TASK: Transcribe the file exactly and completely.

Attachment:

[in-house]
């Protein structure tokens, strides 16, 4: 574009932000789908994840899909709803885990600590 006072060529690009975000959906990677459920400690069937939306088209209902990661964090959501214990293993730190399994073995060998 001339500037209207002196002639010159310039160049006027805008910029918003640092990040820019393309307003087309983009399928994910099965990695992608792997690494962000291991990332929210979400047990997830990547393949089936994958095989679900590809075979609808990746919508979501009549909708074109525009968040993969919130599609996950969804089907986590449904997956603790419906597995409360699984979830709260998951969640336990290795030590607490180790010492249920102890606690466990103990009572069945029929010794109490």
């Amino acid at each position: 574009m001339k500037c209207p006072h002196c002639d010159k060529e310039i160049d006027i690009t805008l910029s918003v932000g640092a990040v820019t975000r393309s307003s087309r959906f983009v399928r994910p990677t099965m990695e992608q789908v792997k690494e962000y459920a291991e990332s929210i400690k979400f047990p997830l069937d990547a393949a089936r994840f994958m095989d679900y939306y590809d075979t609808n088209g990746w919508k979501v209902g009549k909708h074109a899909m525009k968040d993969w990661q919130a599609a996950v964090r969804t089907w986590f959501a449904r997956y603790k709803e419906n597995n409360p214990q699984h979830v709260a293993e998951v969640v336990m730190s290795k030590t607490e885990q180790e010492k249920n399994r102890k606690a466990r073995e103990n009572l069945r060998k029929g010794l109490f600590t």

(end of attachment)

[in-house]
């Protein structure tokens, strides 16, 4: 574009932000789908994840899909709803885990600590 006072060529690009975000959906990677459920400690069937939306088209209902990661964090959501214990293993730190399994073995060998 001339500037209207002196002639010159310039160049006027805008910029918003640092990040820019393309307003087309983009399928994910099965990695992608792997690494962000291991990332929210979400047990997830990547393949089936994958095989679900590809075979609808990746919508979501009549909708074109525009968040993969919130599609996950969804089907986590449904997956603790419906597995409360699984979830709260998951969640336990290795030590607490180790010492249920102890606690466990103990009572069945029929010794109490």
């Amino acid at each position: 574009m001339k500037c209207p006072h002196c002639d010159k060529e310039i160049d006027i690009t805008l910029s918003v932000g640092a990040v820019t975000r393309s307003s087309r959906f983009v399928r994910p990677t099965m990695e992608q789908v792997k690494e962000y459920a291991e990332s929210i400690k979400f047990p997830l069937d990547a393949a089936r994840f994958m095989d679900y939306y590809d075979t609808n088209g990746w919508k979501v209902g009549k909708h074109a899909m525009k968040d993969w990661q919130a599609a996950v964090r969804t089907w986590f959501a449904r997956y603790k709803e419906n597995n409360p214990q699984h979830v709260a293993e998951v969640v336990m730190s290795k030590t607490e885990q180790e010492k249920n399994r102890k606690a466990r073995e103990n009572l069945r060998k029929g010794l109490f600590t």